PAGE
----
# Ordering/Examples/Example Ordering on Integers

## Example of Ordering

Let $\preccurlyeq$ denote the relation on the set of integers $\Z$ defined as:

$a \preccurlyeq b$ if and only if $0 \le a \le b \text { or } b \le a < 0 \text { or } a < 0 \le b$

where $\le$ is the usual ordering on $\Z$.

Then $\preccurlyeq$ is an ordering on $\Z$.

## Proof

### Reflexivity

Let $0 \le a$.

Then $0 \le a \le a$ and so $a \preccurlyeq a$.

Let $a < 0$.

Then $a \le a < 0$ and so $a \preccurlyeq a$.

Thus in both cases $a \preccurlyeq a$.

So $\preccurlyeq$ has been shown to be reflexive.

$\Box$

### Transitivity

Let $a, b, c \in \R$ such that:

$a \preccurlyeq b \text { and } b \preccurlyeq c$

Let $0 \le a \le b$.

Then:

$0 \le b \le c$

and so:

$0 \le a \le c$

That is: $a \preccurlyeq c$

Let $b \le a < 0$.

Then there are two cases for $c$:

$(1): \quad c \le b < 0$

Then we have:

$c \le a < 0$

That is: $a \preccurlyeq c$

$(2): \quad b < 0 \le c$

Then we have:

$a < 0 \le c$

That is: $a \preccurlyeq c$

In both cases:

$a \preccurlyeq c$

Let $a < 0 \le b$.

Then:

$0 \le b \le c$

and so:

$0 < a \le c$

That is: $a \preccurlyeq c$

In all cases: $a \preccurlyeq c$

So $\preccurlyeq$ has been shown to be transitive.

$\Box$

### Antisymmetry

Let $a, b \in \R$ such that:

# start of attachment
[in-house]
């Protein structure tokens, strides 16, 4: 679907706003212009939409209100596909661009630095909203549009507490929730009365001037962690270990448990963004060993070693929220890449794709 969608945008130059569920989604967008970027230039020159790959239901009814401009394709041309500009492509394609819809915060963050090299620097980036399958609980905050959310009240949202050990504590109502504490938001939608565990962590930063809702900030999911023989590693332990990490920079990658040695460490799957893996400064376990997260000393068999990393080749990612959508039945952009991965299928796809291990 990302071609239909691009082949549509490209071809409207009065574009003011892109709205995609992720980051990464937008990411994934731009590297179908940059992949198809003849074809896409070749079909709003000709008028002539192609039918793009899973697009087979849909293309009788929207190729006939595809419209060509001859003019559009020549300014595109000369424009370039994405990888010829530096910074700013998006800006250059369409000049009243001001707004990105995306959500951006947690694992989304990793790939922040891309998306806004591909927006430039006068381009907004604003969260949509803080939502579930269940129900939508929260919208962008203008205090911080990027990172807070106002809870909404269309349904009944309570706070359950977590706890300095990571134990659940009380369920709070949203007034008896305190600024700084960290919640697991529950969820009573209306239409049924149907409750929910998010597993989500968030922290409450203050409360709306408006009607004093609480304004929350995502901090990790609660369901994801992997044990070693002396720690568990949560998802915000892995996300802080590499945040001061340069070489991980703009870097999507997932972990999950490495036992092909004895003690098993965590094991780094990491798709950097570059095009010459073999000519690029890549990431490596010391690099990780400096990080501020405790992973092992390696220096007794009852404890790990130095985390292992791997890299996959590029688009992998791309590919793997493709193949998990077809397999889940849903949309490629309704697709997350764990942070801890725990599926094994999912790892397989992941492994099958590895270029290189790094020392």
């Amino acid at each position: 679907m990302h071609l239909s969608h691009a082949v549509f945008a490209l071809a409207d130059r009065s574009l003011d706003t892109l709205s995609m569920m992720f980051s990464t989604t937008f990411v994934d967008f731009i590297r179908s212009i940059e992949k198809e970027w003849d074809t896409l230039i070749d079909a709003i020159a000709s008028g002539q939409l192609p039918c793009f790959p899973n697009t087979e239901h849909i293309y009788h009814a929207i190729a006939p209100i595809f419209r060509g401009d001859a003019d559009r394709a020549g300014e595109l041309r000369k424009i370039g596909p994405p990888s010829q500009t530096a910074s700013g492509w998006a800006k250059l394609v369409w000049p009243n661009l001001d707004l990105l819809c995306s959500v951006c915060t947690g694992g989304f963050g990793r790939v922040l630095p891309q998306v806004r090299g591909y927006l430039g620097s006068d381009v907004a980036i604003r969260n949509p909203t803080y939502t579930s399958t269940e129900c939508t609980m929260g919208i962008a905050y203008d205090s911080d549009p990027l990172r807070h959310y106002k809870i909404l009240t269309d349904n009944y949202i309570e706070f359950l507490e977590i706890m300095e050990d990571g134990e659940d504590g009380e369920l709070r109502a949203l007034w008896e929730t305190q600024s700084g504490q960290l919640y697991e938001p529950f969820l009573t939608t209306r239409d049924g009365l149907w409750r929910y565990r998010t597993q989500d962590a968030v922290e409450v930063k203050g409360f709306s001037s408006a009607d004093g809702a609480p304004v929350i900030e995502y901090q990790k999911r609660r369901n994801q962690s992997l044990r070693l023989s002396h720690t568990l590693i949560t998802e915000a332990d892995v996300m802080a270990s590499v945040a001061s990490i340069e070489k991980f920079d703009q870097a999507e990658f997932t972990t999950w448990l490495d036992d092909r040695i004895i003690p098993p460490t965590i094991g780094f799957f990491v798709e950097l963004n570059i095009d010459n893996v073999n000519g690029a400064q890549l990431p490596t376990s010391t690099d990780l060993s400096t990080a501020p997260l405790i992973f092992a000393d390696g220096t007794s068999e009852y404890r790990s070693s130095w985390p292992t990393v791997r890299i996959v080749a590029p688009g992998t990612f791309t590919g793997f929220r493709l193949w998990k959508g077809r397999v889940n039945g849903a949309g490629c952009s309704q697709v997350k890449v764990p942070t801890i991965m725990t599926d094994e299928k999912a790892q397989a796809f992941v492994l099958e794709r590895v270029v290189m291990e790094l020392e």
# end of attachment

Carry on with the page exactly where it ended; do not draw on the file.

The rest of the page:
$a \preccurlyeq b \text { and } b \preccurlyeq a$

Let $0 \le a \le b$.

Then as $b \ge 0$:

$0 \le b \le a$

Thus:

$a \le b \text { and } b \le a$

and as $\le$ is the usual ordering, and so antisymmetric:

$a = b$

Let $b \le a < 0$.

Then as $b < 0$:

$a \le b < 0$

Thus:

$a \le b \text { and } b \le a$

and as $\le$ is the usual ordering, and so antisymmetric:

$a = b$

Let $a < 0 \le b$.

But then because $b \le a$:

$0 \le b \le a$

which contradicts $a < 0$.

Hence if both $a \le b$ and $b \le a$, it cannot happen that $0 \le b \le a$.

All cases are accounted for, and it has been shown that:

$a \preccurlyeq b \text { and } b \preccurlyeq a \implies a = b$

So $\preccurlyeq$ has been shown to be antisymmetric.

$\Box$

$\preccurlyeq$ has been shown to be reflexive, transitive and antisymmetric.

Hence by definition it is an ordering.

It is seen that $\preccurlyeq$ looks like:

$-1 \preccurlyeq -2 \preccurlyeq -3 \preccurlyeq \cdots \preccurlyeq 0 \preccurlyeq 1 \preccurlyeq 2 \preccurlyeq \cdots$

$\blacksquare$